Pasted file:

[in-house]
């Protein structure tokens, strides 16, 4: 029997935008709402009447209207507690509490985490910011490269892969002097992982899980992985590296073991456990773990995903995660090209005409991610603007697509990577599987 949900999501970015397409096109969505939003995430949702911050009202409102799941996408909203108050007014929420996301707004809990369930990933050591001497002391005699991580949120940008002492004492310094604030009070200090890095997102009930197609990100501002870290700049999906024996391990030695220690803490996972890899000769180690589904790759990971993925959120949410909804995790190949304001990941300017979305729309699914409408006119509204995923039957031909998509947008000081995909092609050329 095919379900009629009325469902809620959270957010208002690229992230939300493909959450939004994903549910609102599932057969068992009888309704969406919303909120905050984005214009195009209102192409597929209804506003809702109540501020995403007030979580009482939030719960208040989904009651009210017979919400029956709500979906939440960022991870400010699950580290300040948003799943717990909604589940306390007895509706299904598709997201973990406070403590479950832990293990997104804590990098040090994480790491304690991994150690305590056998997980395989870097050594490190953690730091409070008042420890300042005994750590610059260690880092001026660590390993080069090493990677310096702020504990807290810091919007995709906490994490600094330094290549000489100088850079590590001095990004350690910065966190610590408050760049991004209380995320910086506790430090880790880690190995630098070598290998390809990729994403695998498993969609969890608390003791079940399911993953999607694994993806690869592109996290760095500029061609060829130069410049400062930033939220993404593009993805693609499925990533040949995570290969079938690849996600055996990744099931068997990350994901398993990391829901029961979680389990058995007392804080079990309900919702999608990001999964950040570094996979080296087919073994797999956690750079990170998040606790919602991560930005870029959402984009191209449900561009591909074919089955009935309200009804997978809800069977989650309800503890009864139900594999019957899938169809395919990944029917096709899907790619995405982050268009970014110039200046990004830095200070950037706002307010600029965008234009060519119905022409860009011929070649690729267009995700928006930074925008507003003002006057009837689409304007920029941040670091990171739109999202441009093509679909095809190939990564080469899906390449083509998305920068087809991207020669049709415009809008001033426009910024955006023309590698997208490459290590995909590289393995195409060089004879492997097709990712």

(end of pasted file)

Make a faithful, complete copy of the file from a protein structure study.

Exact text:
[in-house]
């Protein structure tokens, strides 16, 4: 029997935008709402009447209207507690509490985490910011490269892969002097992982899980992985590296073991456990773990995903995660090209005409991610603007697509990577599987 949900999501970015397409096109969505939003995430949702911050009202409102799941996408909203108050007014929420996301707004809990369930990933050591001497002391005699991580949120940008002492004492310094604030009070200090890095997102009930197609990100501002870290700049999906024996391990030695220690803490996972890899000769180690589904790759990971993925959120949410909804995790190949304001990941300017979305729309699914409408006119509204995923039957031909998509947008000081995909092609050329 095919379900009629009325469902809620959270957010208002690229992230939300493909959450939004994903549910609102599932057969068992009888309704969406919303909120905050984005214009195009209102192409597929209804506003809702109540501020995403007030979580009482939030719960208040989904009651009210017979919400029956709500979906939440960022991870400010699950580290300040948003799943717990909604589940306390007895509706299904598709997201973990406070403590479950832990293990997104804590990098040090994480790491304690991994150690305590056998997980395989870097050594490190953690730091409070008042420890300042005994750590610059260690880092001026660590390993080069090493990677310096702020504990807290810091919007995709906490994490600094330094290549000489100088850079590590001095990004350690910065966190610590408050760049991004209380995320910086506790430090880790880690190995630098070598290998390809990729994403695998498993969609969890608390003791079940399911993953999607694994993806690869592109996290760095500029061609060829130069410049400062930033939220993404593009993805693609499925990533040949995570290969079938690849996600055996990744099931068997990350994901398993990391829901029961979680389990058995007392804080079990309900919702999608990001999964950040570094996979080296087919073994797999956690750079990170998040606790919602991560930005870029959402984009191209449900561009591909074919089955009935309200009804997978809800069977989650309800503890009864139900594999019957899938169809395919990944029917096709899907790619995405982050268009970014110039200046990004830095200070950037706002307010600029965008234009060519119905022409860009011929070649690729267009995700928006930074925008507003003002006057009837689409304007920029941040670091990171739109999202441009093509679909095809190939990564080469899906390449083509998305920068087809991207020669049709415009809008001033426009910024955006023309590698997208490459290590995909590289393995195409060089004879492997097709990712």